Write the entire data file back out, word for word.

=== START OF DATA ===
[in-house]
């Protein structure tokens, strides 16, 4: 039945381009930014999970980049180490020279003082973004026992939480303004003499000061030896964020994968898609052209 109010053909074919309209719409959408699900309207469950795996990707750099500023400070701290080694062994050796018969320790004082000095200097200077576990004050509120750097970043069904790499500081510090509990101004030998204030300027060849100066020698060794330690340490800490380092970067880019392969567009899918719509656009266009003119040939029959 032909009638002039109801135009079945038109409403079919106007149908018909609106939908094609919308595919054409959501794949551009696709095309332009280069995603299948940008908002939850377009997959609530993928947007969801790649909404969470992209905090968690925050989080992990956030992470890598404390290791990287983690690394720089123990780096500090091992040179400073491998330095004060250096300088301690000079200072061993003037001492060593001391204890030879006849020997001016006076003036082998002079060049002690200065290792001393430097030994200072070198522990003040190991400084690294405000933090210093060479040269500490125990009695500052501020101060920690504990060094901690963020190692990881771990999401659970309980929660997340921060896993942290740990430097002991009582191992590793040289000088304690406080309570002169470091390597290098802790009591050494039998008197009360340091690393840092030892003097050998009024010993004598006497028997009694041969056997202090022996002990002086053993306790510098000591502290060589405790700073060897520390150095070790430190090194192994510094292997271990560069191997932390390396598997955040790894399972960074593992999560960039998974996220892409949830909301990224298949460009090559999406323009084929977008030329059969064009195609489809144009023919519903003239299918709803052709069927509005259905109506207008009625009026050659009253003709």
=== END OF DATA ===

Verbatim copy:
[in-house]
């Protein structure tokens, strides 16, 4: 039945381009930014999970980049180490020279003082973004026992939480303004003499000061030896964020994968898609052209 109010053909074919309209719409959408699900309207469950795996990707750099500023400070701290080694062994050796018969320790004082000095200097200077576990004050509120750097970043069904790499500081510090509990101004030998204030300027060849100066020698060794330690340490800490380092970067880019392969567009899918719509656009266009003119040939029959 032909009638002039109801135009079945038109409403079919106007149908018909609106939908094609919308595919054409959501794949551009696709095309332009280069995603299948940008908002939850377009997959609530993928947007969801790649909404969470992209905090968690925050989080992990956030992470890598404390290791990287983690690394720089123990780096500090091992040179400073491998330095004060250096300088301690000079200072061993003037001492060593001391204890030879006849020997001016006076003036082998002079060049002690200065290792001393430097030994200072070198522990003040190991400084690294405000933090210093060479040269500490125990009695500052501020101060920690504990060094901690963020190692990881771990999401659970309980929660997340921060896993942290740990430097002991009582191992590793040289000088304690406080309570002169470091390597290098802790009591050494039998008197009360340091690393840092030892003097050998009024010993004598006497028997009694041969056997202090022996002990002086053993306790510098000591502290060589405790700073060897520390150095070790430190090194192994510094292997271990560069191997932390390396598997955040790894399972960074593992999560960039998974996220892409949830909301990224298949460009090559999406323009084929977008030329059969064009195609489809144009023919519903003239299918709803052709069927509005259905109506207008009625009026050659009253003709």